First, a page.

Facebook 's Open/R software routing system was developed to route traffic sent using its new Terragraph radios and ARIES multiple-input, multiple-out (MIMO) antennas. (See Facebook Debuts Terragraph & ARIES to Extend Wireless.)
This system uses runs over the public 60GHz band with multiple possible signal paths. 60GHz is short range, subject to atmospheric conditions, and isn't good (to put it kindly) at penetrating walls or foliage. A smart routing protocol is essential for finding the best signal path for the data streams. This is ostensibly what Facebook has developed developed Open/R for.
"Open/R was originally designed as a shortest-path routing system to power Terragraph, our multi-node wireless network that delivers high-speed internet connectivity in dense urban areas via short-hop transmission between small nodes," Facebook said in a blog post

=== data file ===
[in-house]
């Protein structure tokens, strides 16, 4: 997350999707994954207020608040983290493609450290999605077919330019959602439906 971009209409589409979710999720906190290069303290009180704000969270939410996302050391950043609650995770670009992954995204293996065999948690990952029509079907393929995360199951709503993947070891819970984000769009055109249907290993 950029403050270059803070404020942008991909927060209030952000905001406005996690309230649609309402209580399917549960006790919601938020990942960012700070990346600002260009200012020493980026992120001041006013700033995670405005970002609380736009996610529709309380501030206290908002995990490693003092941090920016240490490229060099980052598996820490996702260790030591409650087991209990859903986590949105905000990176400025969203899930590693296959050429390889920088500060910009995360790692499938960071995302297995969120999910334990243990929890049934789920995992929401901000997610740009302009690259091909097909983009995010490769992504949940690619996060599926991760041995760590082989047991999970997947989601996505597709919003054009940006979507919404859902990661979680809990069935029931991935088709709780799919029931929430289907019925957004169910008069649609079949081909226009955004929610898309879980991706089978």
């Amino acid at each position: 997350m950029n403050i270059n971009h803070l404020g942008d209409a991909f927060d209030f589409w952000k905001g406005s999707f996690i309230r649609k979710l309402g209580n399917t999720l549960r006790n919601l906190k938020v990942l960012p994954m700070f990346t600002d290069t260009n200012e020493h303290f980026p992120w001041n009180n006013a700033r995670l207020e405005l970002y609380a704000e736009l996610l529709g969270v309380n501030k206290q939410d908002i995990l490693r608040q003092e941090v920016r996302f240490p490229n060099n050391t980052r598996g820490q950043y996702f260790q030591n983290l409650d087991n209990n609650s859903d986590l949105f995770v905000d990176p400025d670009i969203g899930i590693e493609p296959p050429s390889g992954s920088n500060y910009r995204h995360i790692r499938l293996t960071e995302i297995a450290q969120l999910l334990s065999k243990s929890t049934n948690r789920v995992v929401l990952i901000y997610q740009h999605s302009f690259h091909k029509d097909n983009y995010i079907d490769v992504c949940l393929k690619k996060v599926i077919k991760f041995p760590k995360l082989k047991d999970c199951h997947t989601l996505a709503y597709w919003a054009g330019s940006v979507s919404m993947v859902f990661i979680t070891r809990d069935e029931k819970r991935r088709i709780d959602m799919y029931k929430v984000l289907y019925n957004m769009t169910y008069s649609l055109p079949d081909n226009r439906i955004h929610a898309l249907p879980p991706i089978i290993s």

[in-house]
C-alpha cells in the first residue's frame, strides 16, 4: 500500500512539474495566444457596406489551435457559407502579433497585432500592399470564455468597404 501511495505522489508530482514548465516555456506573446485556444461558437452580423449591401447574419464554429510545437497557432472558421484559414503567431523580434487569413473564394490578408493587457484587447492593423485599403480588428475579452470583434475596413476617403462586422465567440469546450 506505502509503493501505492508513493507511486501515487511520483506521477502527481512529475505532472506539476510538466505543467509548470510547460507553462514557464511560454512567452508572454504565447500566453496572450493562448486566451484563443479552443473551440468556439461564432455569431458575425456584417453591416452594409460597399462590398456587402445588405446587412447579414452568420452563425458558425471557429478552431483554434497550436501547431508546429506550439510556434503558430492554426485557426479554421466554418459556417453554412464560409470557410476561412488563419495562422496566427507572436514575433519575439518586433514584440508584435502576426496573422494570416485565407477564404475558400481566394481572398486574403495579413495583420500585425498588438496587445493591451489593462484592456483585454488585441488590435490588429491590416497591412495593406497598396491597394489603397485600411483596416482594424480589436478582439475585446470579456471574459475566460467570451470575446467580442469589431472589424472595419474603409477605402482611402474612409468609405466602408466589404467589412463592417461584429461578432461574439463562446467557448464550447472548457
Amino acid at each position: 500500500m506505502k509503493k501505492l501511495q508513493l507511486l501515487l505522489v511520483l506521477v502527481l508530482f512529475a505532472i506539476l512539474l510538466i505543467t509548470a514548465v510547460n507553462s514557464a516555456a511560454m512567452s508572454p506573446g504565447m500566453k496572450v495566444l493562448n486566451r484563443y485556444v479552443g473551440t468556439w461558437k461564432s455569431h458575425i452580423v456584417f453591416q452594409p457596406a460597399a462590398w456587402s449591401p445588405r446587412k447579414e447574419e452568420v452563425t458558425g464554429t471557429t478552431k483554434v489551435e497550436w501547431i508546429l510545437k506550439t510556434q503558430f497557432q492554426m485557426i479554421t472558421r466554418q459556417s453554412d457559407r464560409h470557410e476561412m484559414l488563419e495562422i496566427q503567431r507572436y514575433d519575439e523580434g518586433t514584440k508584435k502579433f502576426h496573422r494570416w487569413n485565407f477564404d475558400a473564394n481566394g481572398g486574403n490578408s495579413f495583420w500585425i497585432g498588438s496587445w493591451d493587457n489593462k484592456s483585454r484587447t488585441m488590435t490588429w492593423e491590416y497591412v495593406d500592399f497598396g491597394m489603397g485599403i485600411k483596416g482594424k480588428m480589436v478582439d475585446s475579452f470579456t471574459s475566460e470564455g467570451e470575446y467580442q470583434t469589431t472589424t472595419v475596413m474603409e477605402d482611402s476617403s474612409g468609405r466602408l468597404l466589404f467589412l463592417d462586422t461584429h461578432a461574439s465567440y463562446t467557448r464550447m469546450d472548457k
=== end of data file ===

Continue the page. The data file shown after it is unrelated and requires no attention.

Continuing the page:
60GHz could end up being one of the millimeter wave frequencies used for 5G services in the future. In fact, the entire Terragraph/ARIES project has the feel of a proto-5G system, exploiting multi-MIMO technology, and promising multi-gigabit links. (See 60GHz: A Frequency to Watch.)
Open/R will do more than just find the best routing path for high-speed wireless. Facebook says it has re-used as much open source code as possible "and we have successfully adapted the platform for use with other parts of our networking infrastructure."
"Open/R makes it possible to prototype and deploy new network applications much more quickly than with the industry’s standard development process," Facebook adds.
The company says it will work out the best approach to introducing the software to the open source community and the Telecom Infra Project (TIP) for broader use. (See Facebook TIPs Telcos Towards Open Source Networks.)
— Dan Jones, Mobile Editor, Light Reading